In the spirit of the current Black Lives Matter and Blue Lives Matter confrontations on the streets, we could see these acts of discouraging of civilians from making or recording complaints as a form of ongoing, low-level protest against criticisms of the police. When the police engage in this sort of protest they are no longer acting on behalf of the government, but on behalf of their own partisan professional interests. Justice Jackson famously characterized the police as a partisan and oppositional institution engaged in an often competitive business that pits them against the public. Professor Moran’s analysis includes, as partisans for the police, the prosecutor and the courts who could otherwise hold them accountable.
The structure of the criminal process ensures the police evade accountability. Legislators refuse to enact criminal discovery granting defendants a right to depose police witnesses. The police routinely decline defense requests for pre-trial interviews. Prosecutors use Brady v. Maryland’s materiality standard to withhold exculpatory information from the defense, including information about police misconduct that could be used to impeach police witnesses. Courts balance police privacy considerations against the defendant’s right to exculpatory evidence. Judges, many of whom are former prosecutors, often impose high standards of discovery upon the defense bar. The sunk costs of the criminal process in maintaining the integrity of prior convictions entrench non-accountability deep into the criminal process. Even when the courts and prosecutors are aware that the police engage in misrepresentation at trial, they do not keep records of which police engage in those practices to preclude them from testifying at subsequent trials.
The police are a complex institution: however, when it comes to external accountability, law-enforcement has a remarkable ability to reject oversight in a variety of ways: from top down and from outside in. Prosecutors and judges—two institutions we should expect to regulate the police—consistently align themselves with the police. From this perspective, the distinction between transparency and accountability looks like the grassroots movement’s distinction between “reform reforms” that only legitimize the present system and “abolition reforms” that expose it to further criticism and pressure for change.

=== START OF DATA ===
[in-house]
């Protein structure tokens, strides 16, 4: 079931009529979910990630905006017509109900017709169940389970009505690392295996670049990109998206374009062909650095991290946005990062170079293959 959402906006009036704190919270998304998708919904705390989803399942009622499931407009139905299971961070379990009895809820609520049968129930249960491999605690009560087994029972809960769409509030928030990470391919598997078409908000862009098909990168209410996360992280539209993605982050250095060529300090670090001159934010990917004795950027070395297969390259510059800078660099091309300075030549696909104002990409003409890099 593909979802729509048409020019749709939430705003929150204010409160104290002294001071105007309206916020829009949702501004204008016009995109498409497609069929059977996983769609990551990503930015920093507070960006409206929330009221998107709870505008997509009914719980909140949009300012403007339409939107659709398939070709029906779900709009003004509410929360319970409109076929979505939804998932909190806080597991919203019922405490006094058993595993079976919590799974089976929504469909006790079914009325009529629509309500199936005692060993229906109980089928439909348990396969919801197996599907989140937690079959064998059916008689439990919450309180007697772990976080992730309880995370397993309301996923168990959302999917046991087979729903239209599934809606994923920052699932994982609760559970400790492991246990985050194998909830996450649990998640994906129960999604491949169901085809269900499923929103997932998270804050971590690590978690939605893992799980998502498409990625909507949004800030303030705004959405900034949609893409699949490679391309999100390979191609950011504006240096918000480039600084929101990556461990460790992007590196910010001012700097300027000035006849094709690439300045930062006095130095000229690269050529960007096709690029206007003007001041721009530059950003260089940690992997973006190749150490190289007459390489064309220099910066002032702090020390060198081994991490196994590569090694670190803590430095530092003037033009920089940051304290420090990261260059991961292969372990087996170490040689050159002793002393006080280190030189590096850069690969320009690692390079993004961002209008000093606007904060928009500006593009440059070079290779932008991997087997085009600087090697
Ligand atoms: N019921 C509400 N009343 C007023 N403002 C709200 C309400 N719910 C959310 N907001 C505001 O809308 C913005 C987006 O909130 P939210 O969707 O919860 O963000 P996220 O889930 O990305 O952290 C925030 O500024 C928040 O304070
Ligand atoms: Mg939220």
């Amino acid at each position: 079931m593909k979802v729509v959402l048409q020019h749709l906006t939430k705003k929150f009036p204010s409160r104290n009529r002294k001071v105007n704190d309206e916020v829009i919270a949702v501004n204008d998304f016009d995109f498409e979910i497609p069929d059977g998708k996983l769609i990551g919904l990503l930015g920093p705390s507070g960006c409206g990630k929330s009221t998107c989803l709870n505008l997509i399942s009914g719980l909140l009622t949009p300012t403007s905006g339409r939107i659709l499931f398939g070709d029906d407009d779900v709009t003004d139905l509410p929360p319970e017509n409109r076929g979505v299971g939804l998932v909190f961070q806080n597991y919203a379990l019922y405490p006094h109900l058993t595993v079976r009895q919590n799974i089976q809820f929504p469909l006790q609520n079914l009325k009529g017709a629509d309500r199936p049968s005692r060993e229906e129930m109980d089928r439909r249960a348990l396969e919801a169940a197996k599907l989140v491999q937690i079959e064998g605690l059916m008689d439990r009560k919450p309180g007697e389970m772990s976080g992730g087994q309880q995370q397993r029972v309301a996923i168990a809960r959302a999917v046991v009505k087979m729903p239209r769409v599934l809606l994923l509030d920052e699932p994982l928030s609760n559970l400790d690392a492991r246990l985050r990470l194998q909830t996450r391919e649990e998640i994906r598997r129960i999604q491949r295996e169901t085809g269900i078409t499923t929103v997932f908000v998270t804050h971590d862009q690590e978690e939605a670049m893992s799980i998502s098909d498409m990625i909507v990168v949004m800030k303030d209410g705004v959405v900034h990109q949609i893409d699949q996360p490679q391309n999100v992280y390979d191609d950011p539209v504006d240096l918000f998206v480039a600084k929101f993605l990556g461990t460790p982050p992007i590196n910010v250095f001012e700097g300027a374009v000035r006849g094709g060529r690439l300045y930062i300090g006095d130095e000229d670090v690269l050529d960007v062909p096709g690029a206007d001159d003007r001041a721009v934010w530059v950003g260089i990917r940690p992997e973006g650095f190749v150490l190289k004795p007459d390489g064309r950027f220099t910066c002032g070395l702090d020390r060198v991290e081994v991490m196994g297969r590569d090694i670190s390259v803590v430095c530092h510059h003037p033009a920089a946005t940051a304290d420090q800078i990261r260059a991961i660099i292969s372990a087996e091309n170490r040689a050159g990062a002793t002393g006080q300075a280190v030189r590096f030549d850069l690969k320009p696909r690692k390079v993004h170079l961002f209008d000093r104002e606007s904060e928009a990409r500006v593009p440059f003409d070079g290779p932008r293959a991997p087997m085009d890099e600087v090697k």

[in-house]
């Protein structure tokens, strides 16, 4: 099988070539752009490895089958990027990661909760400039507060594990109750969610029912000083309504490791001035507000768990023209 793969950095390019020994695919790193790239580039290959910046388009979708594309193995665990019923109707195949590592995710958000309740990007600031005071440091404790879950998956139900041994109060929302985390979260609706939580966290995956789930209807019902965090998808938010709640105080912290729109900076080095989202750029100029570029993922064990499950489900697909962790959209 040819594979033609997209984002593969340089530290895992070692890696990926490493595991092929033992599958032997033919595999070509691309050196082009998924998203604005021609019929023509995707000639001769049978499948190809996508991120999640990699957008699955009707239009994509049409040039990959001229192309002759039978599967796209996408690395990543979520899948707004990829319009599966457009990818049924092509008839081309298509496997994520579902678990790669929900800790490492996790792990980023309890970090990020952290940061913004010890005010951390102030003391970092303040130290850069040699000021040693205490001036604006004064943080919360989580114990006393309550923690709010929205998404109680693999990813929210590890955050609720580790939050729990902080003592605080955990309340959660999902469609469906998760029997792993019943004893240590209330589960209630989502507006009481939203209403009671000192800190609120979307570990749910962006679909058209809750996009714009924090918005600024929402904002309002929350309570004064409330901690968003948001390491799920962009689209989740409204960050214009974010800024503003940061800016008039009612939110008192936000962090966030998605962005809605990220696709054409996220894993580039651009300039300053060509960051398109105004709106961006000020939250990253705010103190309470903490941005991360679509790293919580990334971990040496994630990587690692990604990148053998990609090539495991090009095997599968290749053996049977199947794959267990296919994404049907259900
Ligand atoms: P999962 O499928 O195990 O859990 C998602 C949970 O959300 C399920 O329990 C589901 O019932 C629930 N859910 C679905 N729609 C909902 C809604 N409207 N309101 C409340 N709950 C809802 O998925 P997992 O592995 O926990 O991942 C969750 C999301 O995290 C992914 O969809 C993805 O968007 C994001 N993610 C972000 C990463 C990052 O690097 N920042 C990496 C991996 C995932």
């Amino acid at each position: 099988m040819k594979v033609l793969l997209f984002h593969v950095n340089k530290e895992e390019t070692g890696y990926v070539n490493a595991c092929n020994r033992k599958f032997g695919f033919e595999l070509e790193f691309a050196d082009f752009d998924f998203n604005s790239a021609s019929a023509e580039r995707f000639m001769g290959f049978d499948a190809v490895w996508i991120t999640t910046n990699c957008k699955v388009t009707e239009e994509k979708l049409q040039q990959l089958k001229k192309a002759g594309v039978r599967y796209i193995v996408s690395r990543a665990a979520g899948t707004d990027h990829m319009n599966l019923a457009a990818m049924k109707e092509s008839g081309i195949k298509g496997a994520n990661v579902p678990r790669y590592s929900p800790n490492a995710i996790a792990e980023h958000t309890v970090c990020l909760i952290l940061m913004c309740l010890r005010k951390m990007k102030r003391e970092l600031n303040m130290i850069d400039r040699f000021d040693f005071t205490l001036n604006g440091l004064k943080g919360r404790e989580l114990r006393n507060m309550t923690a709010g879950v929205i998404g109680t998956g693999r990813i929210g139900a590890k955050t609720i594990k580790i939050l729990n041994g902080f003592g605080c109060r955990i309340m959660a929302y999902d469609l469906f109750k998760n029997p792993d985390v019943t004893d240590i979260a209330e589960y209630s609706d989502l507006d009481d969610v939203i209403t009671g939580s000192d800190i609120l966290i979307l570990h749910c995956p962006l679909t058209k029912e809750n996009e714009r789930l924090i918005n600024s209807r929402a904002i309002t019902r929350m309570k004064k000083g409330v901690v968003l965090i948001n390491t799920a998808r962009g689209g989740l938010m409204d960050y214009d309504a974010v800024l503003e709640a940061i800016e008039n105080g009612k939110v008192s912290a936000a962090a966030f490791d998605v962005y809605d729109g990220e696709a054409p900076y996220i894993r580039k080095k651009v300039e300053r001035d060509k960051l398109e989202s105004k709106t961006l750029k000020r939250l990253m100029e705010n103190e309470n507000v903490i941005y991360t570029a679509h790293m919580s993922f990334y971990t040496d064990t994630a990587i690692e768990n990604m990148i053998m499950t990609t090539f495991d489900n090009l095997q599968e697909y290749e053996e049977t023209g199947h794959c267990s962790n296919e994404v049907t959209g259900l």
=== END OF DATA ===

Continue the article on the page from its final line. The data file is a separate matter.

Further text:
Characteristically, the street-level police see themselves as under attack from senior managerial officials, the public, the courts, or politicians. How they respond to this sort of regulation is a major issue in policing. Professor Moran’s article reveals that the standard street-police claim that they are under attack from all sides, including from officialdom, is a mirage. On the contrary, the criminal process is overwhelmingly oriented towards shielding the police from accountability.
Good citizenship and eager participation in police investigations would seem to fit hand-in-glove. The good citizen helps to enforce the criminal law, particularly if the physical safety of the citizenry is thought to be at risk. But as Bennett Capers argues in his essay, Criminal Procedure and the Good Citizen, this version of the good citizen—crafted and propagated by our nation’s highest court—falls into direct tension with the activist principles animating the Civil Rights Movement. For instance, Martin Luther King, Jr., insisted that the citizen not suffer from a cultural condition Capers describes as “too much respect for majoritarian law.” (P. 704.) The Movement, led by persons we now consider some of the greatest citizens in our nation’s history, rejected the notion of reflexive deference to majoritarian law and its enforcement.